Miscellany and detritus, from the writer of Is This Mutton?com

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Monday, May 02, 2011

Fletcherising and fossils

The Internet has been an absolute gift to me as an inveterate searcher of trivia and facts. I'm able to satisfy any cravings for knowledge at the click of a mouse, and with my trusty smartphone, can even do it in the middle of the night as has been known.

Last night, for some reason, I remembered an elderly man I once interviewed when I was working as a gauche young reporter at BBC Radio Devon. His name was Edwin Beer and he was over 100. His great age, and the secrets of longevity, was the reason for the interview.

He was the first to use the disabled lift at our newish Exeter headquarters and was a fantastic raconteur. He told me that the secret to his longevity - and he was the second oldest man in Britain when he died at age 107 in 1986 - was Fletcherising.

This is the practice of chewing your food 32 times before swallowing, made popular in the early 1930s by Horace Fletcher.

Well, having remembered Edwin Beer, I began feverishly searching the web to see what I could learn about him. To start with I wasan't doing very well. There was a famous urologist called Edwin Beer and a famous sculptor called Edwin Beer Fishley. But recalling that he had told me he was involved with the invention of the fake silk, rayon, I broadened my search and found a reference to him at the Devon county council website, where it named a book he wrote in 1968, The Beginning of Rayon: Corrigenda and Supplement.

Knowing now that his full name was Edwin John Beer, formerly of Paignton, I discovered an article from an issue of Geology Today in 1989 which described the Edwin Beer Collection.

Leicester University had become the lucky recipient of a large collection of geological specimens. The collection was formed over a long period by Edwin Beer (1879 - 1986) and was donated by his widow Phoebe. "Beer had led an active and eventful life. He was by profession a chemist and was a pioneer in perfecting the process for making artificial fibres."

Searching Leicester University turned up no additional clues. My search on Edwin Beer's remarkable life seems to have ended for the time, with no photographs gleaned. Stay tooned for the next instalment.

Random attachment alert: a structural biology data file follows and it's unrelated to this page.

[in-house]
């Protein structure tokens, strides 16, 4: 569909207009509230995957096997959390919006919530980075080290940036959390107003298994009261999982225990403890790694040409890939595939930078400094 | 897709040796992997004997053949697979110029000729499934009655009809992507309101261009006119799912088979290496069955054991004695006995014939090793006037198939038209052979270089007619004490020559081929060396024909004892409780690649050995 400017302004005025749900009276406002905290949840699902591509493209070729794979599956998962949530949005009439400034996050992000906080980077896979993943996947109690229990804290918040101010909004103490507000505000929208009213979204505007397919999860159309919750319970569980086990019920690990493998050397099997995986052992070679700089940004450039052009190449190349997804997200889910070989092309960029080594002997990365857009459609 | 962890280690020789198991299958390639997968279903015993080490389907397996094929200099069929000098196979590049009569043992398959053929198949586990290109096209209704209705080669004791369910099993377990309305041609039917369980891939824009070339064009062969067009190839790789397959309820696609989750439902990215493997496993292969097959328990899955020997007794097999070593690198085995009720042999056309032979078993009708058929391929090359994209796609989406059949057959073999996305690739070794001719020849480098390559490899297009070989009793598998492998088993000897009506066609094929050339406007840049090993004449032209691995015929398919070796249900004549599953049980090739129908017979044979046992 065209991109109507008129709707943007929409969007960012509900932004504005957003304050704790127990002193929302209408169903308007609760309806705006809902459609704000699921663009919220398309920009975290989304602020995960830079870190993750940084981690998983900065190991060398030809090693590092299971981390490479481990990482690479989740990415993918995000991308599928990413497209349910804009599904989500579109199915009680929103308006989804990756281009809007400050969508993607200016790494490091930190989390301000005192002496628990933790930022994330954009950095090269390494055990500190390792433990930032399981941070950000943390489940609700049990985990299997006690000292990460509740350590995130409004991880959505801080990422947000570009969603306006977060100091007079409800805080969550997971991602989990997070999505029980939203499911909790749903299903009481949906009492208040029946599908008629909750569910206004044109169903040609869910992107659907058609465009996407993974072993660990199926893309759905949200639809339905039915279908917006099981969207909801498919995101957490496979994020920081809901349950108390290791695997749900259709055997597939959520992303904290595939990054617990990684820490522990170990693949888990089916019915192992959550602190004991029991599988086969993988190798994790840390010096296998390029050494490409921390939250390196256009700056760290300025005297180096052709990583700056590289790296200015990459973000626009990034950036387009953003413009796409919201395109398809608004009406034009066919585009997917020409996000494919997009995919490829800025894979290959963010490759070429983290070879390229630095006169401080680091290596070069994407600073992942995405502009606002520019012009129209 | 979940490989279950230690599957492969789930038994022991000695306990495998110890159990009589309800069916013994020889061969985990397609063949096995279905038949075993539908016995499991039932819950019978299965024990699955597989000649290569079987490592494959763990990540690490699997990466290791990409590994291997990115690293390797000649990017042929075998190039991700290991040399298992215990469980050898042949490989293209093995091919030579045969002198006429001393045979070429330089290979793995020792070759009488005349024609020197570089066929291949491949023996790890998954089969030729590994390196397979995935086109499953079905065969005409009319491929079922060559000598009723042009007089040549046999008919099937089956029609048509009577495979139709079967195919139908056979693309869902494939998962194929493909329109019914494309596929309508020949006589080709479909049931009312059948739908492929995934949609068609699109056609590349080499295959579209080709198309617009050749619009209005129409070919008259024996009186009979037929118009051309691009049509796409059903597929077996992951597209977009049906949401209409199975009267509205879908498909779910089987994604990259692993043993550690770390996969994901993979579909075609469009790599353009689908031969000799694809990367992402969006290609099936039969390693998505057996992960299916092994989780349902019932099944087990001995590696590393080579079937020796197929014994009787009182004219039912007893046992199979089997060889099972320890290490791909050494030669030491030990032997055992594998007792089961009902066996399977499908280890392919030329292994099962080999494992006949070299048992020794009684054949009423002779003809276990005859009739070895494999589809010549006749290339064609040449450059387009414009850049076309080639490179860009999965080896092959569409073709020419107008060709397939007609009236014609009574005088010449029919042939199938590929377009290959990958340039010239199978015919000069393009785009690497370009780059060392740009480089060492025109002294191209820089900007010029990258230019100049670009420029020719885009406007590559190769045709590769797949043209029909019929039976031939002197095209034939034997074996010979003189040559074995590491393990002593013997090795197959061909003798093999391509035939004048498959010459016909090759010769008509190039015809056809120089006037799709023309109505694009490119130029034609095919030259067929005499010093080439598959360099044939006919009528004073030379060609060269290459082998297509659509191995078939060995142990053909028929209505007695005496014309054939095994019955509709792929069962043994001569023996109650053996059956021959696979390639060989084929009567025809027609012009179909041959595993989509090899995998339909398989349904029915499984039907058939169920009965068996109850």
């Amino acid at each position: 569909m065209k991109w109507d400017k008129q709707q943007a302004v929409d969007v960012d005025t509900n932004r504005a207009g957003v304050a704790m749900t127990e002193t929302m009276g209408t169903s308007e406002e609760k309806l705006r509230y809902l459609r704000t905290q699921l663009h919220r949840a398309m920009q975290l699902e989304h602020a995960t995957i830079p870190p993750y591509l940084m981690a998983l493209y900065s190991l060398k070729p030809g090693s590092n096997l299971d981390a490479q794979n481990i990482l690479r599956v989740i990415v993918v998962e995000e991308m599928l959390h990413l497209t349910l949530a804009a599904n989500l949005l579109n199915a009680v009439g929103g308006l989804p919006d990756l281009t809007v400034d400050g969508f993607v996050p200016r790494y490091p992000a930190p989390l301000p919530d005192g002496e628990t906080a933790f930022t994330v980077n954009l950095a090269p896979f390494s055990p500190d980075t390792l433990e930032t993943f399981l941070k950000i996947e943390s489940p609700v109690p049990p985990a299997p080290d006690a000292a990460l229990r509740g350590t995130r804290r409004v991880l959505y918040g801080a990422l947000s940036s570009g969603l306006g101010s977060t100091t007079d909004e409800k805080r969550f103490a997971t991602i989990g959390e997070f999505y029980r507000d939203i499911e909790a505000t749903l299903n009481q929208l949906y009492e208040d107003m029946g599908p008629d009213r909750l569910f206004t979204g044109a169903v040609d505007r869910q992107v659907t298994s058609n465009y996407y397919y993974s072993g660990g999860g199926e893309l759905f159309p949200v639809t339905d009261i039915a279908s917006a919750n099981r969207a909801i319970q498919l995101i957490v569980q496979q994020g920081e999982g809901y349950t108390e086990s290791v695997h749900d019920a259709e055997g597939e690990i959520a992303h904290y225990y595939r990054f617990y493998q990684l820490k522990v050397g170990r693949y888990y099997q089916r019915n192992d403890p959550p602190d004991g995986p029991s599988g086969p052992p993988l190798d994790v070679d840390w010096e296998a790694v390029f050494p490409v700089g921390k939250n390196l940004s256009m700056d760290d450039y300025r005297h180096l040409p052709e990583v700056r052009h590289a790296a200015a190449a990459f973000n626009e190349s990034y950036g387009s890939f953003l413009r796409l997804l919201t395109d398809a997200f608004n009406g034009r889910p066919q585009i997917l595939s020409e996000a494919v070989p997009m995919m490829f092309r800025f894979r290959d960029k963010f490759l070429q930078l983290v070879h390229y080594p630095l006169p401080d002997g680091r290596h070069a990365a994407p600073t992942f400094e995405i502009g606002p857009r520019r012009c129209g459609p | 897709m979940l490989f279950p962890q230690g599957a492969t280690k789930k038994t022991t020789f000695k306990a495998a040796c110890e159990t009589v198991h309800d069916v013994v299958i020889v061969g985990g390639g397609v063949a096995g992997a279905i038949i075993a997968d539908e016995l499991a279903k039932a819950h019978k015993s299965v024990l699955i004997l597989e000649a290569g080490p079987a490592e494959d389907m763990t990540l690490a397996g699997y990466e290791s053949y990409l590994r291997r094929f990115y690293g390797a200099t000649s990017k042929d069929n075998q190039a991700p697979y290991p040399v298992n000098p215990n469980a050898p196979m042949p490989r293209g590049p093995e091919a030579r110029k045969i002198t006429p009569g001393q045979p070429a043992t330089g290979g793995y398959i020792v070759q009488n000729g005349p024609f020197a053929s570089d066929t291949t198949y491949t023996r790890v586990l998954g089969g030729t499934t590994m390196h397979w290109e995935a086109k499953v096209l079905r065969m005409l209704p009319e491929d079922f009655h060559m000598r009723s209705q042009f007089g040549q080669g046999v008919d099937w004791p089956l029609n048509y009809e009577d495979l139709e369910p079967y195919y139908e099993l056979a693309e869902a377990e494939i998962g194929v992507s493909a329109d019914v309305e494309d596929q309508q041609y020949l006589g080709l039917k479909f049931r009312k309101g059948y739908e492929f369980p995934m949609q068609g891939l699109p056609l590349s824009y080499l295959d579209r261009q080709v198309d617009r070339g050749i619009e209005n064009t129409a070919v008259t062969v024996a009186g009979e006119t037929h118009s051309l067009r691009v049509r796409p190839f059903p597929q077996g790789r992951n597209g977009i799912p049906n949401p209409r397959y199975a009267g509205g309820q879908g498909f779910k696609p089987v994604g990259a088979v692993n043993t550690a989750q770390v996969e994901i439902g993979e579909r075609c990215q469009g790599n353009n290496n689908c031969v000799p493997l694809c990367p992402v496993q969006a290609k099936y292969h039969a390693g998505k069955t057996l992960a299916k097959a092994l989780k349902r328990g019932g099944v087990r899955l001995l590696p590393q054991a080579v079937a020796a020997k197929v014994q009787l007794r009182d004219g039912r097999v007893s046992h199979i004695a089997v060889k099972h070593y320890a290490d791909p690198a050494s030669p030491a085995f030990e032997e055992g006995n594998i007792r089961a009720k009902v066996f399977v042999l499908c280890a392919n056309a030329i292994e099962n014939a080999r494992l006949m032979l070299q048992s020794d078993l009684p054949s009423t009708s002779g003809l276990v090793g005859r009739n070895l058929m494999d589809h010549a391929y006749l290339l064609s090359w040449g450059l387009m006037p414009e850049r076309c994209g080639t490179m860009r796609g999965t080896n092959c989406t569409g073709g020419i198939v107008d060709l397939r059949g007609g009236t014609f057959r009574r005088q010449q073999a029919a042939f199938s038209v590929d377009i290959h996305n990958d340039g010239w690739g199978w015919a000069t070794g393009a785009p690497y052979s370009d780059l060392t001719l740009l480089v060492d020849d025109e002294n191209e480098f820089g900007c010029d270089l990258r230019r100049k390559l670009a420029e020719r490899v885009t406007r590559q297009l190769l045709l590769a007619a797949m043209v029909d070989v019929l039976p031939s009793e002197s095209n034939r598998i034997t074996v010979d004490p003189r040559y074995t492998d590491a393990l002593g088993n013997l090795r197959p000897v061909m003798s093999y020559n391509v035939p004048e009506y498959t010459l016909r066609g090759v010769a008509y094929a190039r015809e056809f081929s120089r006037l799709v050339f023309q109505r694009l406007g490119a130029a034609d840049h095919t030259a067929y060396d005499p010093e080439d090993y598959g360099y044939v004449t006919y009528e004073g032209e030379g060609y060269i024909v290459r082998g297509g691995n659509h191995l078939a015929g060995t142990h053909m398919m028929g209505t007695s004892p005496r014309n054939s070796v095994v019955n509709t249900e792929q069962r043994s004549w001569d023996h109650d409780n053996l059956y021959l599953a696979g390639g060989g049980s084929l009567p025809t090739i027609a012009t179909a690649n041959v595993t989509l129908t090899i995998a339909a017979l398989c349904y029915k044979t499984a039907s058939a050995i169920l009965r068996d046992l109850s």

I've just bought the book for £6.50 on ebay!


Sharon J said...

It must take an awfully long time to eat a meal if everything has to be chewed 32 times. My guess is all those extra years he had were actually spent chewing food. Lol.

Maggie May said...

I can remember my dad telling us as children that we should chew our food 32 times! Seems an odd number of times. Anyway......... it went in one ear & out the other & I do eat far too quickly!
Maggie X

Nuts in May

William said...

Adult human has 32 teeth ... must have been the reason for giving a number of 32 to the chewing rule.

Diana Barnes said...

I knew Mr beer very well. he was the most fascinating man. The last of the breed of scientists who learned by experiments and experience rather than by books. His travels and his love for his first wife shone through his conversations.
A true gentleman, he asked my father's permission to escort me to the pictures. We went to see "Journey to the centre of the Earth" , the early version. All the way through he scornfully passed comments about the impossible geology shown on screen and berated the film producers for including a woman in the story! After he took me to my very first Indian restaurant where he ordered everything in Indian language and complained bitterly about the poppadoms, insisting presumably, they be replaced. More came that satisfied him ! I could go on. What a Character. He instilled into me a love of geology and somehow taught me to live life to the fullest. He has been my role model for life. Funnily enough I am always last to finish a meal, I eat slowly and never, or extremely rarely,suffer from gastric problems!!!
I wonder if this really is a part of longevity?
I shall ponder this for the next 33 years until my centenary.

Flaming Nora said...

I know we are 3 yrs late to the party, but we stumbled upon this post while also researching Edwin Beer. It turns out my mother is in possession of his geological hammer! She is a good friend of his son and her gave it to her. I on the other hand have inherited his wife Phoebe's beautiful rayon dressing gown. I wonder what it must feel like to wear something your husband invented.

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